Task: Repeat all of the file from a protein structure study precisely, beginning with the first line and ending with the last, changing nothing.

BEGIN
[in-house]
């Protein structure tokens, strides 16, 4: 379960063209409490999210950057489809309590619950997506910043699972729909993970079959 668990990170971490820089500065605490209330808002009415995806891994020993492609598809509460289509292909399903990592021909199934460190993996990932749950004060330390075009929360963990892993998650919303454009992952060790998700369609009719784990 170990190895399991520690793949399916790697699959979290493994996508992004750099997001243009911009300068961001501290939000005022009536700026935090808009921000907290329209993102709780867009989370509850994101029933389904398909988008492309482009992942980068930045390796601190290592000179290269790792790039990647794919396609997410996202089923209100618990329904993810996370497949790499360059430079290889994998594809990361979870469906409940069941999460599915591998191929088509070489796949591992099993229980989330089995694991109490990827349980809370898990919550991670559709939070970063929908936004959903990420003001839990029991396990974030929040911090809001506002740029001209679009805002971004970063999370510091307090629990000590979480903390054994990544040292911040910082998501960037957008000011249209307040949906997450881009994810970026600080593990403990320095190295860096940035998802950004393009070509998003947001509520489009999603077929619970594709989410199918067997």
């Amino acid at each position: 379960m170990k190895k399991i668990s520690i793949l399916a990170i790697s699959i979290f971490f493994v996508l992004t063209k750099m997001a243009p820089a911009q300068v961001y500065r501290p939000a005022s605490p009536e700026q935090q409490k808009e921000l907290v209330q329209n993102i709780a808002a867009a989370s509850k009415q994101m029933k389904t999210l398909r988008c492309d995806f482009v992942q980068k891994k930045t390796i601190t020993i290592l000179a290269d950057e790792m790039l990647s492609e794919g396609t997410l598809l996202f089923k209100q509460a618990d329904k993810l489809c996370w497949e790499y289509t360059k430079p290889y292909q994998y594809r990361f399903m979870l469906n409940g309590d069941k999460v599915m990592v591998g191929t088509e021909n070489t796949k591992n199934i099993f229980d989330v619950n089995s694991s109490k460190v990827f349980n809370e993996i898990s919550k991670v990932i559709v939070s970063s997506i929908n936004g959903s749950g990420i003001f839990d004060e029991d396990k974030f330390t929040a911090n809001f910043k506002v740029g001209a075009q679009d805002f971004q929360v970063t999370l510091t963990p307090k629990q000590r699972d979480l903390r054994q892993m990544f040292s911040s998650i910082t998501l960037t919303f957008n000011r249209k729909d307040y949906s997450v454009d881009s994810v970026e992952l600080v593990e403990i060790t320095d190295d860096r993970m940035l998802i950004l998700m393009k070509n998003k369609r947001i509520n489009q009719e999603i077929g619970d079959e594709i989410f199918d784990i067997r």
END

[in-house]
């Protein structure tokens, strides 16, 4: 379960063209409490999210950057489809309590619950997506910043699972729909993970079959 668990990170971490820089500065605490209330808002009415995806891994020993492609598809509460289509292909399903990592021909199934460190993996990932749950004060330390075009929360963990892993998650919303454009992952060790998700369609009719784990 170990190895399991520690793949399916790697699959979290493994996508992004750099997001243009911009300068961001501290939000005022009536700026935090808009921000907290329209993102709780867009989370509850994101029933389904398909988008492309482009992942980068930045390796601190290592000179290269790792790039990647794919396609997410996202089923209100618990329904993810996370497949790499360059430079290889994998594809990361979870469906409940069941999460599915591998191929088509070489796949591992099993229980989330089995694991109490990827349980809370898990919550991670559709939070970063929908936004959903990420003001839990029991396990974030929040911090809001506002740029001209679009805002971004970063999370510091307090629990000590979480903390054994990544040292911040910082998501960037957008000011249209307040949906997450881009994810970026600080593990403990320095190295860096940035998802950004393009070509998003947001509520489009999603077929619970594709989410199918067997």
């Amino acid at each position: 379960m170990k190895k399991i668990s520690i793949l399916a990170i790697s699959i979290f971490f493994v996508l992004t063209k750099m997001a243009p820089a911009q300068v961001y500065r501290p939000a005022s605490p009536e700026q935090q409490k808009e921000l907290v209330q329209n993102i709780a808002a867009a989370s509850k009415q994101m029933k389904t999210l398909r988008c492309d995806f482009v992942q980068k891994k930045t390796i601190t020993i290592l000179a290269d950057e790792m790039l990647s492609e794919g396609t997410l598809l996202f089923k209100q509460a618990d329904k993810l489809c996370w497949e790499y289509t360059k430079p290889y292909q994998y594809r990361f399903m979870l469906n409940g309590d069941k999460v599915m990592v591998g191929t088509e021909n070489t796949k591992n199934i099993f229980d989330v619950n089995s694991s109490k460190v990827f349980n809370e993996i898990s919550k991670v990932i559709v939070s970063s997506i929908n936004g959903s749950g990420i003001f839990d004060e029991d396990k974030f330390t929040a911090n809001f910043k506002v740029g001209a075009q679009d805002f971004q929360v970063t999370l510091t963990p307090k629990q000590r699972d979480l903390r054994q892993m990544f040292s911040s998650i910082t998501l960037t919303f957008n000011r249209k729909d307040y949906s997450v454009d881009s994810v970026e992952l600080v593990e403990i060790t320095d190295d860096r993970m940035l998802i950004l998700m393009k070509n998003k369609r947001i509520n489009q009719e999603i077929g619970d079959e594709i989410f199918d784990i067997r």